Terpenes are nature’s fungicide. Plants produce terpenes to protect them from hostile enemies ranging from grazing animals, insects, microscopic bacteria and fungi, and high temperatures. Terpenes provide the orange color to carrots (beta-carotene) as well as the citrus smell to oranges and lemons (limonene). At last count, scientists had identified more than 15,000 different terpenes created by plants.
Monoterpenes, which are more volatile, repel insects. Sesquiterpenes, which are more bitter, are more abundant on leaves acting against herbivorous animals. Some terpenes can act as a decoy in some plants, attracting either pollinating insects or predatory ones that feed on herbivorous insects, which are beneficial for the plant. As plants sense a temperature rise, they begin synthesising more terpenes and under high temperatures during night or day, more terpenes are released. Terpenes evaporate at high temperatures, producing airflows that cool the plant and lessen transpiration, preventing the plant from drainage.
While these aromatic, organic hydrocarbon compounds are toxic to insects, recent studies have shown that some terpenes, when taken in moderation, produce side benefits for humans. Terpenes, it turns out, are healthy for people as well as plants. A September 2011 report by Dr. Ethan Russo in the British Journal of Pharmacology discussed the wide-ranging therapeutic attributes of terpenes, which are typically lacking in “CBD-only” products.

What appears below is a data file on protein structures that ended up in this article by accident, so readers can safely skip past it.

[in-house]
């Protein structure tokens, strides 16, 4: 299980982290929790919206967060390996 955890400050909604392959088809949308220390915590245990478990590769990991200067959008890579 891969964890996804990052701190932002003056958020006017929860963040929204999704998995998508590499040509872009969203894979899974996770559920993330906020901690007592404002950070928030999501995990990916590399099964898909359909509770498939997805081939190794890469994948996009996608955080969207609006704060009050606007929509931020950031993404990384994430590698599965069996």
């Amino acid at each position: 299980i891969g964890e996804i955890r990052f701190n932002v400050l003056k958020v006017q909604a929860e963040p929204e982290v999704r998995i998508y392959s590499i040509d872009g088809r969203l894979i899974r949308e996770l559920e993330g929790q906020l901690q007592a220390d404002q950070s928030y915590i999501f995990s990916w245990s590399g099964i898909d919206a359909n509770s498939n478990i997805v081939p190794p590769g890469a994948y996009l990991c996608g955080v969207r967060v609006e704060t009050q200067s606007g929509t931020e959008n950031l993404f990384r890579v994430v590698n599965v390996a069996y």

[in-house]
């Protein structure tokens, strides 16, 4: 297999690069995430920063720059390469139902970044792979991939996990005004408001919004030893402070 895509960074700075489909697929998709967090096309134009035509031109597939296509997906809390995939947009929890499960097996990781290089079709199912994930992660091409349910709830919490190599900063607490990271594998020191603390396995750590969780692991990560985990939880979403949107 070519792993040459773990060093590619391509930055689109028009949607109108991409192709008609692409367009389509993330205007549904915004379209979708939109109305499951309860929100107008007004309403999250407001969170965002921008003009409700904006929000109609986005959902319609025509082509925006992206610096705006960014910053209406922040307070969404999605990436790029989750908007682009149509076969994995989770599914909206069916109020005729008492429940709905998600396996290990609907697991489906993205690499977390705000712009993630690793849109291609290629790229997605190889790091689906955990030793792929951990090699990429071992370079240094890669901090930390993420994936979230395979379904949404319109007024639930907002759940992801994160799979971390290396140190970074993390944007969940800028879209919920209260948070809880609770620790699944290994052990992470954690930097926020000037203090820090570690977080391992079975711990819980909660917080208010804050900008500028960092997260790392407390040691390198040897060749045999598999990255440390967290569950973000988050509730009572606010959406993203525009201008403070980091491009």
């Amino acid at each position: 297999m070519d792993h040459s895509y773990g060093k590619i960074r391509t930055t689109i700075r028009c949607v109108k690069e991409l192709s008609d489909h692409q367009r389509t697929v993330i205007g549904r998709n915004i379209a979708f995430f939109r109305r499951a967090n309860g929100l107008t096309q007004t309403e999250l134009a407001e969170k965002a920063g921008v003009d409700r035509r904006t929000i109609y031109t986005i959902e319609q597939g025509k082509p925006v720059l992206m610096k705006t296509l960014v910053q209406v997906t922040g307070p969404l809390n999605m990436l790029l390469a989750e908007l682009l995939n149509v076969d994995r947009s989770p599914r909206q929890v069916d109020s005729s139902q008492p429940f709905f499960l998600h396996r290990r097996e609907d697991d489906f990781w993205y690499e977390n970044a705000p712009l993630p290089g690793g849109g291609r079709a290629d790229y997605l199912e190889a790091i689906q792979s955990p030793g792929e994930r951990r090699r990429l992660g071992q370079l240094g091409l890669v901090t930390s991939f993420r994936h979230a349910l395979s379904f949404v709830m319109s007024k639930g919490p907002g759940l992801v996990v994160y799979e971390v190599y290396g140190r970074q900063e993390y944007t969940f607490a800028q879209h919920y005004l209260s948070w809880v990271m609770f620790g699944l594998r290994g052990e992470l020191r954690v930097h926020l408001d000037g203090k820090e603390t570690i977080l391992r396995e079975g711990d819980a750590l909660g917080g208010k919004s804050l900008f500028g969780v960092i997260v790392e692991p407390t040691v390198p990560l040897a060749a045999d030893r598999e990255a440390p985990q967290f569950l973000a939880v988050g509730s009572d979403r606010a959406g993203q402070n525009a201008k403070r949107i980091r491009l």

For example, terpenes such as limonene have shown promise in improving pain tolerance. Beta-Caryophyllene, another terpene found in Cannabis, is a sesquiterpene found in the essential oil of black pepper, oregano, and other edible herbs, as well as in various cannabis strains and in many green, leafy vegetables. It is gastro-protective, good for treating certain ulcers, and offers great promise as a therapeutic compound for inflammatory conditions and auto-immune disorders because it binds directly to the peripheral cannabinoid receptor known as “CB2.” Dr. Russo reported that cannabinoid-terpene interactions “could produce synergy with respect to treatment of pain, inflammation, depression, anxiety, addiction, epilepsy, cancer, fungal and bacterial infections.”
In fact, there are over 140 known terpenes found in Cannabis. Each Cannabis strain can be recognized and identified by its unique “signature” of terpenes contained in the plant in varying concentrations. These terpene concentrations can even vary from plant-to-plant, as there are many factors that influence a plant’s development of terpenes, including climate, weather, age and maturation, fertilizers, soil type, and even the time of day. But while Cannabis plants contain terpenes that provide each strain its signature aroma, there are no known terpenes that are specific to Cannabis. So if terpenes are not unique to Cannabis and are fairly common in the plant kingdom, can isolated terpenes be a prohibited Schedule I drug in Maryland and under federal law? Sadly, the answer is probably that it depends upon the source of the terpenes.
Marylanders, like the residents of so many other states, are still living under the dual “Twilight Zone” existence created by our system of federalism. Maryland, like many other states, has created a state-wide intrastate exemption for the production, distribution, possession, and use of medical Cannabis by its growers, its processors, its dispensers, its patients, and its caregivers. On the other than, the federal government maintains its strict position that cannabis is a Schedule I drug under the Controlled Substances Act of 1970 that has no accepted medical use and carries a high likelihood for abuse.